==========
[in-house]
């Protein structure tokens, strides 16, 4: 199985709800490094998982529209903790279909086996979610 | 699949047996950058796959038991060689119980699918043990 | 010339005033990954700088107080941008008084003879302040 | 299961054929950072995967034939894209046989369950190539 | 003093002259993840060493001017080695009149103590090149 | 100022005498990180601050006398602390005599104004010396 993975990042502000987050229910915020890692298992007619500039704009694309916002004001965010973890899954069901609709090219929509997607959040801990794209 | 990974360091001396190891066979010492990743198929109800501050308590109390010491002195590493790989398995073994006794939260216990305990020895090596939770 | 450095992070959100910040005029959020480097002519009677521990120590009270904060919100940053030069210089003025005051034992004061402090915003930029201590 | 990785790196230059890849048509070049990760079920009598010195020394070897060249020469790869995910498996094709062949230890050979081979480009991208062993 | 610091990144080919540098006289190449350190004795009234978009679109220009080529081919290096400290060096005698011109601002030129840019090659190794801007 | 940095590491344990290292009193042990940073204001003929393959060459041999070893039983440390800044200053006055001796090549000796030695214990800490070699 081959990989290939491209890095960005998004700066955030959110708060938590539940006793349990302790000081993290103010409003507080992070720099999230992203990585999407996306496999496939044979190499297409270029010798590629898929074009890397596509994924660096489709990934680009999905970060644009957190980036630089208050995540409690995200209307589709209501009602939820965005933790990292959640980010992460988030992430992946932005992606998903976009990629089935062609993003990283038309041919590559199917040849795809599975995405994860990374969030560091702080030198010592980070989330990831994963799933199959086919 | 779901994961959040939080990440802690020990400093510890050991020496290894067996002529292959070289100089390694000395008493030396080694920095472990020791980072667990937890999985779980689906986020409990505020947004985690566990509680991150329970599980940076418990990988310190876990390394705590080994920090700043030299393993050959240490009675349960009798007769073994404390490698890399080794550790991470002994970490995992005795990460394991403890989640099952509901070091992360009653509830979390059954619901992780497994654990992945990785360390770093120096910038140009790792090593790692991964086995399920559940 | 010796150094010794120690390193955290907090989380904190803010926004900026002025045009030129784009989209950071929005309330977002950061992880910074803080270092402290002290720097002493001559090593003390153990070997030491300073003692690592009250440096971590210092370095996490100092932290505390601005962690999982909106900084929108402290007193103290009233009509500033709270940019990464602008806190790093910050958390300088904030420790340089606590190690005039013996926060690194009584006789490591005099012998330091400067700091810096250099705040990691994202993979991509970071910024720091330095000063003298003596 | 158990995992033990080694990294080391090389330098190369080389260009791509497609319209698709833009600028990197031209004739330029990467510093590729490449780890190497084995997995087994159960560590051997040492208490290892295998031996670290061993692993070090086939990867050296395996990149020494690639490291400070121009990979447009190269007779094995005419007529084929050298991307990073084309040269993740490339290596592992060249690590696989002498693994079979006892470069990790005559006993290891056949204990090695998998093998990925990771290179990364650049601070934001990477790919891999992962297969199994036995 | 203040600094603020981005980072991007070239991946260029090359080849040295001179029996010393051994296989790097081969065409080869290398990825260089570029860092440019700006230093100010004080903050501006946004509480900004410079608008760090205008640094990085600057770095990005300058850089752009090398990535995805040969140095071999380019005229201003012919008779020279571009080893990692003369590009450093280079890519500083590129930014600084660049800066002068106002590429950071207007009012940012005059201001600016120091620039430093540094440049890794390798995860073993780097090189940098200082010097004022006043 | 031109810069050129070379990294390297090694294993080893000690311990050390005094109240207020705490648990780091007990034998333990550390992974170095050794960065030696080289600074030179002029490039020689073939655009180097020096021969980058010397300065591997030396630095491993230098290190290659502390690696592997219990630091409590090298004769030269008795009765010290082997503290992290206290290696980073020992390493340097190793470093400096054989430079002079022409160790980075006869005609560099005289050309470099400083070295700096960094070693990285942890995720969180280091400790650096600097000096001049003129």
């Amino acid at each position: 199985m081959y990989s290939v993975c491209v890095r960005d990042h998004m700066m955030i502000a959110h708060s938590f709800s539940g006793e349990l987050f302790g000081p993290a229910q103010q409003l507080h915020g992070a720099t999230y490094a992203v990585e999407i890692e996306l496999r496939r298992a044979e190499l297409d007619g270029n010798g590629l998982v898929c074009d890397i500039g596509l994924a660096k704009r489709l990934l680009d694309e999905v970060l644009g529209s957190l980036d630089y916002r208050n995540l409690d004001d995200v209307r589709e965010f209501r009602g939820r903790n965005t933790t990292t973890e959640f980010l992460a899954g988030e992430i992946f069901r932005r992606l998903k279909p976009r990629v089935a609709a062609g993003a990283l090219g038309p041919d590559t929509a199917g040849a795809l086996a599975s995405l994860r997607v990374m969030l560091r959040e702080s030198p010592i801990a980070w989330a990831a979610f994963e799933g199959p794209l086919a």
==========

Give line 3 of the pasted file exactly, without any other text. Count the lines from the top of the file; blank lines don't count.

């Amino acid at each position: 199985m081959y990989s290939v993975c491209v890095r960005d990042h998004m700066m955030i502000a959110h708060s938590f709800s539940g006793e349990l987050f302790g000081p993290a229910q103010q409003l507080h915020g992070a720099t999230y490094a992203v990585e999407i890692e996306l496999r496939r298992a044979e190499l297409d007619g270029n010798g590629l998982v898929c074009d890397i500039g596509l994924a660096k704009r489709l990934l680009d694309e999905v970060l644009g529209s957190l980036d630089y916002r208050n995540l409690d004001d995200v209307r589709e965010f209501r009602g939820r903790n965005t933790t990292t973890e959640f980010l992460a899954g988030e992430i992946f069901r932005r992606l998903k279909p976009r990629v089935a609709a062609g993003a990283l090219g038309p041919d590559t929509a199917g040849a795809l086996a599975s995405l994860r997607v990374m969030l560091r959040e702080s030198p010592i801990a980070w989330a990831a979610f994963e799933g199959p794209l086919a």